Meg took our son to the dentist this past week and naturally, on my end, there was all sort of anxiety. Even though his last visit went splendidly, I’m still haunted by the very first visit we took when the dentist found several cavities that had to be taken care of.
However, since that first visit, we took the dentist’s advice of using an electric toothbrush and it’s unbelievable the difference that it’s made. While he still had to have the cavities taken care of last time, the dentist noted a marked difference between one visit and the next, the same for our latest.
With that said, his stellar report led to him being able to pick a sticker. And come on, what kid doesn’t love getting a sticker?! He was so proud of himself, he looked past Paw Patrol, Disney, and The Avengers and went for a sticker that read “No Cavity Club.”
Of course, after that, his mind was churning as he regaled mommy with questions about this club, now that he’s a part of it, when they meet, and if the club means he’ll get the chance to meet other kids.
I was about 24 when I got my first cavities.
My son has his first four cavities 20 years younger, just shy of four years old.
Sitting there in a chair on wheels amid the jungle motif of the dentist’s office, I listened intently to the dentist’s words, a mixture of shock, guilt, and curiosity all blending together into a haze of mind that left me in a fog for hours to come.
This was his first visit to the dentist.
How could this happen, I thought. We’ve been brushing his teeth every morning and every night. We don’t drink soda. Candy is an incredible rarity. What happened?
According to the pediatric dentist, the (in my mind unassuming) culprits were milk and juice. Not in his having them, but in the way he drinks them – having a little, setting the cup down and going to play or do something else, then coming back to the drink some time later and drinking a bit more.
The dentist says that each time he begins drinking, be it milk or juice, the clock starts for roughly a half hour of erosion to the teeth. So, if he begins, sets it down and gets back to it later, the clock starts all over again, adding up to what could be hours of erosion.
And leaving us with four cavities that need to be dealt with very soon. Now, a common question I’ve gotten after the visit is well, it’s baby teeth, so do they really need to come out?
The dentist fielded this one in the office, explaining that he could have his baby teeth until he’s anywhere from 7-9 years old. Left untouched, these issues could only magnify and leave him with incredible pain and infection.
So, we do need to take action.
I can not express how guilty I felt sitting there, listening to how this happened. Something I let happen out of pure ignorance. How could I have ever guessed giving him milk or juice could have such effects? That brushing twice a day wasn’t enough?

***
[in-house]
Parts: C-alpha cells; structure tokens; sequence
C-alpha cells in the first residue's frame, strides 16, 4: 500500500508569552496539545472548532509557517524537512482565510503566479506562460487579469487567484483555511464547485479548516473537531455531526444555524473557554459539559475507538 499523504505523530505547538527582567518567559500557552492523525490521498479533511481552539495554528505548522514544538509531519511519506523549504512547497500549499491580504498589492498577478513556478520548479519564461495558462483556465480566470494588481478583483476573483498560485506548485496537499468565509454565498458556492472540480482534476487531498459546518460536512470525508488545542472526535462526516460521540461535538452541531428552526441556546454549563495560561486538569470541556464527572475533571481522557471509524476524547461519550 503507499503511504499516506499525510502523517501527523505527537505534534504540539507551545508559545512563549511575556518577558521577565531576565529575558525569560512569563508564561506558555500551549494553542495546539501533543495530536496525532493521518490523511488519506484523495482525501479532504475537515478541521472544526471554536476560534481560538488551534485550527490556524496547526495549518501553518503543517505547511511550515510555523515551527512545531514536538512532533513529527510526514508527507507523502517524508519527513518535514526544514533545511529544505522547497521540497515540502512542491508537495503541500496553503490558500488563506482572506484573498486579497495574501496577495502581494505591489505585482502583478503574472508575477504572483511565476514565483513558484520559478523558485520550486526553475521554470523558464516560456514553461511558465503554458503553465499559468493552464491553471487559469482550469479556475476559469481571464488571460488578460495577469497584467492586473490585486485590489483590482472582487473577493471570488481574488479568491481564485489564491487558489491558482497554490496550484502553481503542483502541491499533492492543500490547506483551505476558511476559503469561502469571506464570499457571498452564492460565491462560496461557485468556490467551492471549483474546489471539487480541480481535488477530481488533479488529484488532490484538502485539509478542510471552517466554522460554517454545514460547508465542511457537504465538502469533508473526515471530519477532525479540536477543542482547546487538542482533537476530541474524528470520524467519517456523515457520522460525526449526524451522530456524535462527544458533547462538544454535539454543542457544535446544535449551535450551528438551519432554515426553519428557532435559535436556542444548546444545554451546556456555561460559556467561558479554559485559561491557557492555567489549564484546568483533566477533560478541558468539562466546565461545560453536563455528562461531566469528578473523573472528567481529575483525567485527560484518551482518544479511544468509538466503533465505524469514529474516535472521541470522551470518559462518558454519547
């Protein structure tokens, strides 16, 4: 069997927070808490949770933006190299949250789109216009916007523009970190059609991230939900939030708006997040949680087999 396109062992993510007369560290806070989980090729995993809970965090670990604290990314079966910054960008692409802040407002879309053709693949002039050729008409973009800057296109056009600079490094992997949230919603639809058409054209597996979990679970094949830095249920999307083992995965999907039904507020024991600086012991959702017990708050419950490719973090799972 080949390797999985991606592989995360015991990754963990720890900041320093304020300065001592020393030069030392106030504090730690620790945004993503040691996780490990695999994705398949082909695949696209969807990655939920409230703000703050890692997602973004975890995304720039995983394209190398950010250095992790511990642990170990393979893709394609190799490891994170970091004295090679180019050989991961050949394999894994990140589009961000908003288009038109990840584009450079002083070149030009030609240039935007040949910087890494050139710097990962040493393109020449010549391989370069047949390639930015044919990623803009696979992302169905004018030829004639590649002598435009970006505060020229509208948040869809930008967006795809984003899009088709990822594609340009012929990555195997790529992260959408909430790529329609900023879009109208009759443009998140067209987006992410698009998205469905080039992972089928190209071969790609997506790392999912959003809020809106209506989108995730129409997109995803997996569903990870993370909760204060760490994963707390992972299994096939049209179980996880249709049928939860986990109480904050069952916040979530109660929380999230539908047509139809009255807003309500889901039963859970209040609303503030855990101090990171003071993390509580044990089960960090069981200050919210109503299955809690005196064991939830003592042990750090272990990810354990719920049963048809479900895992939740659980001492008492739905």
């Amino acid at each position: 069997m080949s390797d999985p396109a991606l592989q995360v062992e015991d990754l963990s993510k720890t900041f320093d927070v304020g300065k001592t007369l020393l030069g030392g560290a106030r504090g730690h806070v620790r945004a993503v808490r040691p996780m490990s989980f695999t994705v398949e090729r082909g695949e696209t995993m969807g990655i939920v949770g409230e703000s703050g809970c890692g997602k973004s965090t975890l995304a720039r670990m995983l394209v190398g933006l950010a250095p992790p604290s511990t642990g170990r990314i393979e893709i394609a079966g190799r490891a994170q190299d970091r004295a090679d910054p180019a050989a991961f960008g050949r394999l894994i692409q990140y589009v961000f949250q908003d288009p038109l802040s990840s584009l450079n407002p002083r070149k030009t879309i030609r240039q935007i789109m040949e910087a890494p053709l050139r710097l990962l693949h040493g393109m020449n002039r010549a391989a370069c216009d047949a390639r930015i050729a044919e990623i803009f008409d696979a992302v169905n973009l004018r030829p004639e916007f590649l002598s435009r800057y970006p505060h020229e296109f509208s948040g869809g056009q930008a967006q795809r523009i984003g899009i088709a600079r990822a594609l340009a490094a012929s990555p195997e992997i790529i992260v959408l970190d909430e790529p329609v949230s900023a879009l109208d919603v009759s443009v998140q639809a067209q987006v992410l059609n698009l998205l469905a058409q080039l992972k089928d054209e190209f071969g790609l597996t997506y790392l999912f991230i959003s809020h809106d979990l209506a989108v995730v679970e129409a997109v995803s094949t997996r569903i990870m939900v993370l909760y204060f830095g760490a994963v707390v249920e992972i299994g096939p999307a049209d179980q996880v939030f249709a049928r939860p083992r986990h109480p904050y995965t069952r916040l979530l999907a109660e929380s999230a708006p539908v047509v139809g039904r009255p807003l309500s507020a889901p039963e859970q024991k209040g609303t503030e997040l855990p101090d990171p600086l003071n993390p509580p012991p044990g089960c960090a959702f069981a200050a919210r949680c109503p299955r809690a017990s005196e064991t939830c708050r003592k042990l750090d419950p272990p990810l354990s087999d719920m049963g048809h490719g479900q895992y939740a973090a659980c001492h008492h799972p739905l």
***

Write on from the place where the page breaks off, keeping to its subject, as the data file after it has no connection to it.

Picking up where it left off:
I felt like the worst parent in the world.
When I filled my wife in, that became an instant feeling of shared-guilt.
I don’t even remember going to the dentist yet at his age, but from the more I read, including a May 2015 Washington Post article from parent Cara McDonough, it’s becoming increasingly common for the recommendation be a visit once children first get their teeth.
According to research McDonough conducted for her article:
“By age 5, about 60 percent of U.S. children will have experienced tooth decay, according to the “State of Little Teeth Report,” a 2014 American Academy of Pediatric Dentistry document based on a survey of 1,000 parents. The report found that the rate of cavities in children 2 to 5 years old increased almost 17 percent from 1988-1994 to 1999-2004.
The report goes on to explain that tooth decay, particularly if left untreated, can result in infection, chewing difficulty and even malnutrition. If the decay is bad enough, abscesses may develop, affecting the health of the child’s permanent teeth.”
It was also somewhat refreshing to find we weren’t the only one who felt like the worst parents ever, with McDonough expressing the same type of guilt upon getting similar news with her daughter, who, at age 6, did fine with the same treatment our guy will be having – in-office with nitrous oxide.
As for our son, well, he did great for his examination, which, going in, was my biggest concern. Never did the thought of cavities cross my mind. I was more worried he’d be bouncing off the walls. But no, there he was, sitting in the chair, listening to the dentist, and when the little camera they used to take pictures of his teeth had a malfunction and they needed to take pictures again, he happily sat and went through the whole process again. He admittedly got antsy after the exam, with nothing to do while the dentist talked to daddy, but it turned into a long discussion, so I can understand the difficulty for a 3 year old with nothing to do to sit still for that long.
So, with new time restrictions on drinks (and meals), as well as a push to switch over to fluoride toothpaste versus the non-fluoride, training toothpaste we had been using for so long, we made our appointment to have the cavities filled (one day before his fourth birthday, the poor kid).
From there, he and I went to Target where he picked out a new electric toothbrush (and with some extra heads we can all use it), and I let him pick out a toy from the toy department. His choice du jour was a two-pack of DC Super Friends figures – Plastic Man and Martian Manhunter, which he excitedly was making up stories and adventures for in the backseat the whole ride home.
So, we move forward, hopefully learning from this.
There’s a joke from our son’s Little Golden Book of Jokes and Riddles that he loves to tell relatives. It goes like this:
Q: What time is it when you have to go to the dentist?
Lets hope between the lessons learned, the procedure to come, and the steps we’re taking from here on in, that’s a time that will never come.